“Those who wish to chalk come into the Office of Student Life and make the request,” Hunn said via email. “They are then provided the guidelines explaining what is allowed and what is not.”
Hunn said she checked with Whitney Comer, the executive director of student life, and Comer was unaware of any chalking request that had been denied in the last five years.
Conner, the vice president for student affairs, said the university is considering some new venues for student expression, but not because of the recent events.
“All of our policies are reviewed on an annual basis,” she said via email. “We will continue to do this moving forward as well. We have been talking about a free speech zone being located at the [new student] Union when it opens, this is not a new idea based on what has come up the past few weeks. This has been an ongoing discussion for about a year.”
Coastal officials have a history of trying to control the university’s public image and protect its brand.
Last year, college officials refused to allow the distribution of The Weekly Surge on the campus, citing their objection to the alternative publication’s alcohol-related advertising and editorial content. The Weekly Surge is published by The Sun News.
In September, the licensing group that represents the university sent a cease and desist letter to the party promotion business I’m Shmacked. The company had posted a YouTube video of a raucous party with Coastal students. I’m Shmacked also sold Coastal-themed merchandise on its website. Among the items offered was a shirt that said, “It’s not college, it’s Coastal.”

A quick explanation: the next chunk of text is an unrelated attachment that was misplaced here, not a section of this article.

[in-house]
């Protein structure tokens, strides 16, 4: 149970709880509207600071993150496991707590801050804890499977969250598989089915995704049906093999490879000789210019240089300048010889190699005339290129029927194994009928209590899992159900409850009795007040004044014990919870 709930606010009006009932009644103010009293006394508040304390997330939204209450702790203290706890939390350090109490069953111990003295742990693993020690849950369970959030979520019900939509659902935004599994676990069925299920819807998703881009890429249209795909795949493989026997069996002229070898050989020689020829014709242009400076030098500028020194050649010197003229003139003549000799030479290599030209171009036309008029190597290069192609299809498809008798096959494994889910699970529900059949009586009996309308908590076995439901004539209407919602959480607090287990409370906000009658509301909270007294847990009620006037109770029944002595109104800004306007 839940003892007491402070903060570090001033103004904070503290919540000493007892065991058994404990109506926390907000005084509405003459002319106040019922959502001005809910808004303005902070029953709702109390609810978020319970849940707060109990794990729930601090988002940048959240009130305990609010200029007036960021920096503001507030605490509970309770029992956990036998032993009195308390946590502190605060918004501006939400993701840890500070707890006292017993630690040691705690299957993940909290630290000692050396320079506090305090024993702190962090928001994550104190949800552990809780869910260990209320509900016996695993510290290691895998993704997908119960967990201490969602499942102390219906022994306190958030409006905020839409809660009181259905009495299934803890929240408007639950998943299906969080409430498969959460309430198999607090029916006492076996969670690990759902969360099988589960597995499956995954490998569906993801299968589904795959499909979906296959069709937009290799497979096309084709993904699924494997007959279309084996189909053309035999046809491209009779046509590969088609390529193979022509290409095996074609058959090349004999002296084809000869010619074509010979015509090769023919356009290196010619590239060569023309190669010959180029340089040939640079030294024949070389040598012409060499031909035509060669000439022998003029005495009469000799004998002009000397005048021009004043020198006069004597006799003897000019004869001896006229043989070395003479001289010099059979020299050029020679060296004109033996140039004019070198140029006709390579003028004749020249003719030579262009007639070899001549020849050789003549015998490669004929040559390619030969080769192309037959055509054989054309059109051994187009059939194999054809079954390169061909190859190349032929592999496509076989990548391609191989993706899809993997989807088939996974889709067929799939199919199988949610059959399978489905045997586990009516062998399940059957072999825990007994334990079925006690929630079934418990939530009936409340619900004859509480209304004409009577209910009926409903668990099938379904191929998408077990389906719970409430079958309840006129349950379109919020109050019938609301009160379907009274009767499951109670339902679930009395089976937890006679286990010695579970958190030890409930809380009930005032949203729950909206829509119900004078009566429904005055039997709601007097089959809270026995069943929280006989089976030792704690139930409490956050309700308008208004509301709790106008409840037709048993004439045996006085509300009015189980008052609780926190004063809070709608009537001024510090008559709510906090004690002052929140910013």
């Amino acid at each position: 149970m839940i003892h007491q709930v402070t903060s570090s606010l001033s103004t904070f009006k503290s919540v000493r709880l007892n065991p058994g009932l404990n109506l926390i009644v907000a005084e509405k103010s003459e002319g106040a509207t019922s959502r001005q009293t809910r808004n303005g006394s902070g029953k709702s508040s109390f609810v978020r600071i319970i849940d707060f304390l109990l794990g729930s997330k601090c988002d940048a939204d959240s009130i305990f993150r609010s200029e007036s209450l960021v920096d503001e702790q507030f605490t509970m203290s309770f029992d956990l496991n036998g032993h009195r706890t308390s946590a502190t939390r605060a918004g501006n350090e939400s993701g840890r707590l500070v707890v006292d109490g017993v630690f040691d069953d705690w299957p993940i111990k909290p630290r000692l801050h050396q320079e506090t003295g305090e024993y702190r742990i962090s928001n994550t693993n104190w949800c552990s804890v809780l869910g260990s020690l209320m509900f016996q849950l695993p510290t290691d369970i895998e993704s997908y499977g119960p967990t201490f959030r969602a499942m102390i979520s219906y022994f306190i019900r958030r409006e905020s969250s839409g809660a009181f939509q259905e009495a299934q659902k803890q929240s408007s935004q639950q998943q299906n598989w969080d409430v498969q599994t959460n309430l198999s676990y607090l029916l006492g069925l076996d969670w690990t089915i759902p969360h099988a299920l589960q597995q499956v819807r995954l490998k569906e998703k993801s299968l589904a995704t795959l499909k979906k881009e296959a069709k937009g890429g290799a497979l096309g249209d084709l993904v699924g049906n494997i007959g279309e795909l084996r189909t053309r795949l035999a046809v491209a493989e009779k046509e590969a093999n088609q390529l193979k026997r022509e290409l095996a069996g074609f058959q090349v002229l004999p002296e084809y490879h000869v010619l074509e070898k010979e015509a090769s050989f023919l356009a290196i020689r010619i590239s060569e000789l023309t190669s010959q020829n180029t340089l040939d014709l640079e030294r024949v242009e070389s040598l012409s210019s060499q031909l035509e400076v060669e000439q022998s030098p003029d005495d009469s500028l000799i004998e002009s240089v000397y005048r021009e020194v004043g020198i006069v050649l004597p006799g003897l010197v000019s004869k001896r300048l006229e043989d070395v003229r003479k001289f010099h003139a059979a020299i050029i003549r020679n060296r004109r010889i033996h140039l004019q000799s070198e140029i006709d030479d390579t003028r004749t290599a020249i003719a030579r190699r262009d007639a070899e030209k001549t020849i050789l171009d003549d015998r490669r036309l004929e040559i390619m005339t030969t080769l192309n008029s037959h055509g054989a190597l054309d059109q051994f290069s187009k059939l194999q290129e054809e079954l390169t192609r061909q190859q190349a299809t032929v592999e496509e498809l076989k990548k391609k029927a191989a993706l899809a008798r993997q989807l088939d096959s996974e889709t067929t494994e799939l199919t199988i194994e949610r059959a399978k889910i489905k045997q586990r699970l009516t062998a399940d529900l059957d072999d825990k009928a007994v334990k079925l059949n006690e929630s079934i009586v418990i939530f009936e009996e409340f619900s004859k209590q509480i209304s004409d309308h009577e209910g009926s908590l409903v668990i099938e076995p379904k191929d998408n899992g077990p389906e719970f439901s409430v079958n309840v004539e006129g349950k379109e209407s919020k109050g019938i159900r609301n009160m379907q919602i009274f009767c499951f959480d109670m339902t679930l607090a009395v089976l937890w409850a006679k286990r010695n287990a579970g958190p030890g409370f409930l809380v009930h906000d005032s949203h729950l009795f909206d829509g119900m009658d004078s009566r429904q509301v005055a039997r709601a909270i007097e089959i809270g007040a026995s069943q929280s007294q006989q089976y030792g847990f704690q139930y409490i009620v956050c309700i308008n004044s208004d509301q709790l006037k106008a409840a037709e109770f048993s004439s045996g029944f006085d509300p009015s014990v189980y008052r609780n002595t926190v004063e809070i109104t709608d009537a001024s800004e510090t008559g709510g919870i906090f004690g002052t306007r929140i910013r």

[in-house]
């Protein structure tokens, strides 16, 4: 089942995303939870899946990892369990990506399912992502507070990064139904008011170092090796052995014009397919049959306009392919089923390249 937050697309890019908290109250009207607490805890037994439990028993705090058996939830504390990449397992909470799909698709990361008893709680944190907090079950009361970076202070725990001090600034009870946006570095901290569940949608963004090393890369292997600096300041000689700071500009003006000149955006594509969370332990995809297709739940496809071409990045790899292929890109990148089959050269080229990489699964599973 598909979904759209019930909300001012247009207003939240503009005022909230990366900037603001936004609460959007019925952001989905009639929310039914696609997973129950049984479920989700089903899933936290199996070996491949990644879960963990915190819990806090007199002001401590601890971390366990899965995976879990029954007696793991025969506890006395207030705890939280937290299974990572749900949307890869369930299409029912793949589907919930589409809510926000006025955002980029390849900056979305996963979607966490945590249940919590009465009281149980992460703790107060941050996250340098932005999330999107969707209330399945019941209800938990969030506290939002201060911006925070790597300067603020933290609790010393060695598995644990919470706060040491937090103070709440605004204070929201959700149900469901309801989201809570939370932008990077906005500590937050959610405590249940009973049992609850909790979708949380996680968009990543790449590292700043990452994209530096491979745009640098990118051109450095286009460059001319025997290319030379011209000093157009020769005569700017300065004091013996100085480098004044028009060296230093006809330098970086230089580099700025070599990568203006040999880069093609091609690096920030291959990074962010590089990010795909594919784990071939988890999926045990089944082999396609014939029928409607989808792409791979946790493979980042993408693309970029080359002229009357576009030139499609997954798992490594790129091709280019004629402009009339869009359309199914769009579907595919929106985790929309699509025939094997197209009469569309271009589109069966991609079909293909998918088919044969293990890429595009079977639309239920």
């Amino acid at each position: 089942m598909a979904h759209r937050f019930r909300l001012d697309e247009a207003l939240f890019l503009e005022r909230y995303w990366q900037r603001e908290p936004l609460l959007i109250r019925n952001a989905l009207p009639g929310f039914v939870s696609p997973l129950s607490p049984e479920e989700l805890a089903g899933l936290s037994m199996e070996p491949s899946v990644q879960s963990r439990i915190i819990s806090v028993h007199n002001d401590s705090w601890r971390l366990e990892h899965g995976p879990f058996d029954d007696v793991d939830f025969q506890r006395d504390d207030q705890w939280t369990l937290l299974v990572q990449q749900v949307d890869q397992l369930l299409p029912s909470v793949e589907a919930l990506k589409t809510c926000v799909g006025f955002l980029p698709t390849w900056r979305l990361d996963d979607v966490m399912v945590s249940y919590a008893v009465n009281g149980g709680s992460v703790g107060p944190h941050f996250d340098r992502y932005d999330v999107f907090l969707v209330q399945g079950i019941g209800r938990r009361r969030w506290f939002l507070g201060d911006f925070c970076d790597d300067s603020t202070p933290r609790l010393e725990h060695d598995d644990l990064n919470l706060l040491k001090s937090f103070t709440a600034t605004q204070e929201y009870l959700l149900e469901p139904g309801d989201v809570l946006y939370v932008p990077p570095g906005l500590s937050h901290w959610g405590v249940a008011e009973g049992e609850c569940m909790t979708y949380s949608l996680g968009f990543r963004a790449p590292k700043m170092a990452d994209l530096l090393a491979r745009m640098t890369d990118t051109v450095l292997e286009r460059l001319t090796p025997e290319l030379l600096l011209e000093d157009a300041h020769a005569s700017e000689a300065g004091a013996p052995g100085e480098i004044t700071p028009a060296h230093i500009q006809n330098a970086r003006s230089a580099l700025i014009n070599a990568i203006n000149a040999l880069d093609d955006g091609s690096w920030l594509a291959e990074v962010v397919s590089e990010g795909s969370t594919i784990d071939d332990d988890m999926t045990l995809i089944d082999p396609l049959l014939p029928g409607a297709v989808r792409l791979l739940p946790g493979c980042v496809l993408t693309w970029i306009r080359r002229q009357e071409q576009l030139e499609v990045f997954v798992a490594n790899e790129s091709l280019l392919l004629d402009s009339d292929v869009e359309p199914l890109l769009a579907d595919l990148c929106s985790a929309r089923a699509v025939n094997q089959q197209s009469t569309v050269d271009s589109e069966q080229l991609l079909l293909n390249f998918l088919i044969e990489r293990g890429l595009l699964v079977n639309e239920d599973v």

“It has come to our attention that I’m Shmacked is currently using the Marks of Coastal Carolina University in connection with events sponsored by your organization and unlicensed merchandise being offered for sale,” the letter from Licensing Resource Group’s lawyer to an I’m Shmacked founder states. “We consider such infringing use to be an intrusion upon the rights of Coastal Carolina University.”
Hunn, the Coastal spokeswoman, said the university’s vice president of communication also contacted YouTube and asked that the video be removed.
The video with the most views was removed and the company is not selling Coastal T-shirts on its website anymore, Hunn said.
“We don’t know if any of the university’s requests influenced the changes that were made,” she said.
Some students and professors insist the university discourages conversations on touchy subjects.
“Coastal normally operates in a way to avoid controversy,” said sophomore Michael Donaldson, who said he suspects the reason for Coastal’s objection to the chalking was because it drew attention to the Ferguson case.
Donaldson said most students aren’t as engaged as they should be. He said some groups are concerned about losing university support if they take stands that are too controversial. Because of that fear, they host tame events and don’t push anyone’s buttons.
But the activism culture, he said, needs to change.
“There’s nothing being challenged,” he said.
Schools: Coastal Carolina University